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Rancho Santa Fe Invasive Plants and Better Alternatives

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By Steve Jacobs,

Nature Designs

In California we are lucky to live in a mild climate that allows us to grow amazing landscapes. Because of this mild climate, plants from other parts of the world often thrive; and some grow so well they become known as invasive. These plants ‘jump fences’ and ‘throw seeds.’ Their roots and stem fragments spread into our natural areas threatening our biodiversity and ecology. They grow quickly and crowd our native vegetation, blocking streams which can cause flooding, and their biomass can become a serious fire hazard.

By choosing appropriately selected replacements for these invasive plants, we can save ourselves landscape maintenance costs, help protect California’s natural landscape and reduce the risk of flooding and fire damage.

Here is a list of invasive plants commonly used in the Rancho Santa Fe area, along with several healthy and beautiful alternatives:

Iceplant:

This strong, aggressive groundcover creates impenetrable mats that can choke out native vegetation, including several rare and threatened plants. Small animals and storm drains help to spread iceplant into natural areas.

Alternatives:

Wall Germander, Ivory Star Jasmine, Beach Strawberry, San Diego March Elder, Ivy Geranium, and Common Yarrow.

Pampas Grass:

The massive size of each pampas grass plant reduces wildlife habitat, limits recreational areas, and creates serious fire and flood hazards. Winds can carry their small seeds up to 20 miles. “Sterile” varieties of this plant have not been properly tested and verified and are therefore not recommended.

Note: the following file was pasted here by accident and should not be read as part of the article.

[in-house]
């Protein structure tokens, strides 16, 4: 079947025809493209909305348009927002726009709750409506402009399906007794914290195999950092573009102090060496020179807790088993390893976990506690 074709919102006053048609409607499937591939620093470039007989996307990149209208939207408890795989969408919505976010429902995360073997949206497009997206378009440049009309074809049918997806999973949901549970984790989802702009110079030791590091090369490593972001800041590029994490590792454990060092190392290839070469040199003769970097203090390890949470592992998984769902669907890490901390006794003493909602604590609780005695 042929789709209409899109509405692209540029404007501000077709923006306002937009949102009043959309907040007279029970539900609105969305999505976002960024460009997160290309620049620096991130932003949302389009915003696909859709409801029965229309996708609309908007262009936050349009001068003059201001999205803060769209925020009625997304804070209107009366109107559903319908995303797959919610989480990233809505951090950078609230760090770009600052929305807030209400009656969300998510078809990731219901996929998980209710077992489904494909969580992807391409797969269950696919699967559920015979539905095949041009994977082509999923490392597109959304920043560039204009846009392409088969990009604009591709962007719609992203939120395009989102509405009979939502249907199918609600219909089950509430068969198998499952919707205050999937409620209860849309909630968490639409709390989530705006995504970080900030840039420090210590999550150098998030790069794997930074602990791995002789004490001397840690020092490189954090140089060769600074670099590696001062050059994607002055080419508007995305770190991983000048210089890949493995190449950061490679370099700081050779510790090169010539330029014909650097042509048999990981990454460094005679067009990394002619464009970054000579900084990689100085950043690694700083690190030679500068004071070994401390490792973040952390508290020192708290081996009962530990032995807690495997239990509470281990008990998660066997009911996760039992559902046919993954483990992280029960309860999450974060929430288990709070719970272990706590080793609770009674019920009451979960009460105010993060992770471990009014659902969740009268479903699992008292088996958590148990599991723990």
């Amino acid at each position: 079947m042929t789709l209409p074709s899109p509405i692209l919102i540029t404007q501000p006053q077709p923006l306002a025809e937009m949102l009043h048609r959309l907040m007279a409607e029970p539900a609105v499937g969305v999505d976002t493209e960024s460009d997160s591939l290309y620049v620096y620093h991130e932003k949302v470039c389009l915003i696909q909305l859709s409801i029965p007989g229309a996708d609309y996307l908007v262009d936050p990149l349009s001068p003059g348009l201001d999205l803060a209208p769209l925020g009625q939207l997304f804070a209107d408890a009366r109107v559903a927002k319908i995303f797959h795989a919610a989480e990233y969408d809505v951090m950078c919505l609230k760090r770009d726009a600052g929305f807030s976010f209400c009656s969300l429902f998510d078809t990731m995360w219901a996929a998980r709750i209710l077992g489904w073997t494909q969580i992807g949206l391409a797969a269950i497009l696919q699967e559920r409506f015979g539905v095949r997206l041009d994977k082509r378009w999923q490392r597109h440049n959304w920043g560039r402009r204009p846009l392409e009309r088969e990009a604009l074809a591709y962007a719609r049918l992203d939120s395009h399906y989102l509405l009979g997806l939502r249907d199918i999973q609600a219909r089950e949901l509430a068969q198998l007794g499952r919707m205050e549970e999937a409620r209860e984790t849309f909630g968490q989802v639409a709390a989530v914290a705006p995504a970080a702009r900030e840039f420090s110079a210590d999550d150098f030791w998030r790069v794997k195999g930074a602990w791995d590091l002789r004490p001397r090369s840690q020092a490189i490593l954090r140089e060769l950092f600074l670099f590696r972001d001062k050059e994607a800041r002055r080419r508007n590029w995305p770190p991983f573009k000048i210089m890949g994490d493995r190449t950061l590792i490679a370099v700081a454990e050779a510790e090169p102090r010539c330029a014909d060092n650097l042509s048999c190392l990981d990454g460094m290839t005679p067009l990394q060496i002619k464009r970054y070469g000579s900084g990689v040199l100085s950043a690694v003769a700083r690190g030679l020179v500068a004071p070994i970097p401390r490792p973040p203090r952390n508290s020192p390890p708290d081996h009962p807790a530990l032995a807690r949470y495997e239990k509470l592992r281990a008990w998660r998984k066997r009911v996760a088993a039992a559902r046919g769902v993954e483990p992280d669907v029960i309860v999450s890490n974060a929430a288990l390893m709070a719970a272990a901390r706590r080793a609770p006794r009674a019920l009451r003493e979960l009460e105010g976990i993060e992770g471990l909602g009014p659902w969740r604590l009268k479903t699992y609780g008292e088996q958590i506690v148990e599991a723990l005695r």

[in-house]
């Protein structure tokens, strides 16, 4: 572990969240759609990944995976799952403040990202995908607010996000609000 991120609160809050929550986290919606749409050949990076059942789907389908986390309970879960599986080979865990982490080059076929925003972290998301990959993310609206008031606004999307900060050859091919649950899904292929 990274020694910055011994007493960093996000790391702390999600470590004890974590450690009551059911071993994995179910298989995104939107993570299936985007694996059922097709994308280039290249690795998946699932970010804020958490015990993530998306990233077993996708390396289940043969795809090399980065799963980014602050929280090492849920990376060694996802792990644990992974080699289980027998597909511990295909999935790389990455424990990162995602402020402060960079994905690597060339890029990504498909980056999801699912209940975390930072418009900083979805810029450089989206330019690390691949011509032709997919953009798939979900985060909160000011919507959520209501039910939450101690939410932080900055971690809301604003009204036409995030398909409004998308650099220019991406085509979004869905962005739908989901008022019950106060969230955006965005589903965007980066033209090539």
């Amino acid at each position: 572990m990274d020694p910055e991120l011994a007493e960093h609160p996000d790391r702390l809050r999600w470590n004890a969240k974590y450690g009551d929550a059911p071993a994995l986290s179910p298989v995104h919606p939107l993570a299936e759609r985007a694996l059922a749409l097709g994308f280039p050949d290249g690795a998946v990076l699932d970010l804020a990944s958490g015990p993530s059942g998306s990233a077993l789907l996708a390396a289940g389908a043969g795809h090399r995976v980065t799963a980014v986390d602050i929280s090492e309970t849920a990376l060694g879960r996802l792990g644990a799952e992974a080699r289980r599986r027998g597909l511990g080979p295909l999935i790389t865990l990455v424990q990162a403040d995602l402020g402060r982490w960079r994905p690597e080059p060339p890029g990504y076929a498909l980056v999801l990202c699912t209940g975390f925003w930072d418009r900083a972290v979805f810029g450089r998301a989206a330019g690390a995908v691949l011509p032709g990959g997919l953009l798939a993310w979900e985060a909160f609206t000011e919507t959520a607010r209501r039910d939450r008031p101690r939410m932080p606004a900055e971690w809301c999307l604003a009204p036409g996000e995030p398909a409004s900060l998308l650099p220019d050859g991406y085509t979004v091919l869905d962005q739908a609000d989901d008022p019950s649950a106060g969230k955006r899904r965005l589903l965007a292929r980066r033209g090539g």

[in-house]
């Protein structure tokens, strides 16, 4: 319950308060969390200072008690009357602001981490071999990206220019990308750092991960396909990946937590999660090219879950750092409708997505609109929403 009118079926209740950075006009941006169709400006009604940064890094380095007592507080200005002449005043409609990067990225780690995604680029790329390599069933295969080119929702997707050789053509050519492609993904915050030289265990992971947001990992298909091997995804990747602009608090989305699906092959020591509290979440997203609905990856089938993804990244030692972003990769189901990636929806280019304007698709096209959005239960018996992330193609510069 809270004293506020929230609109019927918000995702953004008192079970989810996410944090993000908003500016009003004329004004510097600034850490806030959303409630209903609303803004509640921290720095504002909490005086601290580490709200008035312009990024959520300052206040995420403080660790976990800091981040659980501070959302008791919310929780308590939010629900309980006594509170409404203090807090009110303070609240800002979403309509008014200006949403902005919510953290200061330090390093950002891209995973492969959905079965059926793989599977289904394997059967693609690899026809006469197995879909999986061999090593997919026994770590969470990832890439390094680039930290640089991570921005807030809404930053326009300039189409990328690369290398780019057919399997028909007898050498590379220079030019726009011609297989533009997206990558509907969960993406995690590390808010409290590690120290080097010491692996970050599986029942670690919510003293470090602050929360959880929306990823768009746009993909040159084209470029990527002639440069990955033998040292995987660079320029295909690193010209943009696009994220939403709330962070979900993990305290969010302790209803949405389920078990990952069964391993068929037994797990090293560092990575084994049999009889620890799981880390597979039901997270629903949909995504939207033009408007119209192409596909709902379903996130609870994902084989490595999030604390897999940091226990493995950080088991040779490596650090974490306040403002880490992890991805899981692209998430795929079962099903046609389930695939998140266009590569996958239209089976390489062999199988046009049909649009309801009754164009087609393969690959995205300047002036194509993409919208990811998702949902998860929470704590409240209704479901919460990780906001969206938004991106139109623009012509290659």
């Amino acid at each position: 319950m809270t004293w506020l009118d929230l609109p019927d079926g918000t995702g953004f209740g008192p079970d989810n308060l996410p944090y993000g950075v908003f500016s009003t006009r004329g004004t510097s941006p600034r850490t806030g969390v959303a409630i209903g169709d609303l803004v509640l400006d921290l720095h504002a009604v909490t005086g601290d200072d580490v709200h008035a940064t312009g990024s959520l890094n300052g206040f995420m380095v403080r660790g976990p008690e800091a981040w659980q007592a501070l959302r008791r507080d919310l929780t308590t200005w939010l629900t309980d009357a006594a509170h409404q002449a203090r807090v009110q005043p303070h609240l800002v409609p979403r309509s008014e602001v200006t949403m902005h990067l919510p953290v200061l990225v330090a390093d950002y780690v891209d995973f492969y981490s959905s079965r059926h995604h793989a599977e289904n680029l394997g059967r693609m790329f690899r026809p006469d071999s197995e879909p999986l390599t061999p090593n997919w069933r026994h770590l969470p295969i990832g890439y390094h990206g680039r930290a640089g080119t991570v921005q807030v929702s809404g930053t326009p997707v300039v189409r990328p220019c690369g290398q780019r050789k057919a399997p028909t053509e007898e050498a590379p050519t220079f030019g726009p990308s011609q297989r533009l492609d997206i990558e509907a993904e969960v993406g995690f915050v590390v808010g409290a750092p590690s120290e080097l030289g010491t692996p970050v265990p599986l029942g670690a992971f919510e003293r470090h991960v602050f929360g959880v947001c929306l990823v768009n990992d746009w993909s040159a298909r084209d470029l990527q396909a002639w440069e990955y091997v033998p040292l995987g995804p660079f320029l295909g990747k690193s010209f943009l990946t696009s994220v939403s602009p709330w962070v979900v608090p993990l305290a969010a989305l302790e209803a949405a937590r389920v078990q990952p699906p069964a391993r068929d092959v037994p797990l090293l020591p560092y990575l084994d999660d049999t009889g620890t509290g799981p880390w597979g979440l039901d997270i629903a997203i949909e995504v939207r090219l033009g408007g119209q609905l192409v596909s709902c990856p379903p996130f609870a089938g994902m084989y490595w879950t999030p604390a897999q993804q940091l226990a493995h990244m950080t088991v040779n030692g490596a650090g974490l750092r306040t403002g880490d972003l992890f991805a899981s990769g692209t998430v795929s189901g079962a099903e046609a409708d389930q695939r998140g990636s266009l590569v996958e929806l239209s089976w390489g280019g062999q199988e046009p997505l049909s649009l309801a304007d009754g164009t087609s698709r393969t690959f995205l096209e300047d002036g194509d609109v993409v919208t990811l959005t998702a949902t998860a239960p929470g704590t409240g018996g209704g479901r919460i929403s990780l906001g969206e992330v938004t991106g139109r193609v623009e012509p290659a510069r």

Alternatives:

Blue Oat Grass, Deer Grass, San Deigo Sedge, Giant Wild Rye, and California Fescue.

Mexican Feather Grass:

Once established, Mexican Feather Grass is capable of overcoming native pasture grass species and animal species. It produces tens of thousands of seeds which are easily dispersed by wind, water, contaminated soil, automobiles, and animal feces.

Alternatives:

Blue Grama Grass, Prairie Dropseed, Mexican Deer Grass, Pink Muhly, Autumn Moor Grass.

Brazilian Pepper Tree:

The aggressive growth of these South American trees enables them to displace native trees and form dense thickets in natural areas. Additionally, they can take over your yard and can become a maintenance nightmare. Seeds are easily transported by birds and mammals into natural areas.

Alternatives:

Coast Live Oak, Catalina Ironwood, Arbutus Strawberry Tree, Australian Willow, Chitalpa, and Fern Pine.

African Daisy:

These plants are strong and will out-compete native species (some of these native species are relied on for native creatures to survive). The seeds are very light and easily carried by wind into natural areas where they can survive in harsh conditions.

Alternatives:

Mexican Gold Poppy, California Poppy, San Diego Sunflower, Blazing Star, Baby Blue Eyes, and Chinese Houses.

It’s important to be aware of what you grow in your yard. By avoiding or removing these invasive plants and replacing them with native alternatives, you can go a long way in saving yourself maintenance costs along with helping to preserve California’s ecosystem. To learn more about invasive plants, visit the California Invasive Plant Council website at

www.cal-ipc.org

or Plant Right at

www.plantright.org/

.

At Nature Designs, we pride ourselves not only in providing you with a beautiful landscape, but also with protecting the Southern California environment. If you are interested in discussing invasive plants and how to protect against them, please contact us at

www.NatureDesigns.Net

, or call us at (760) 945-4321.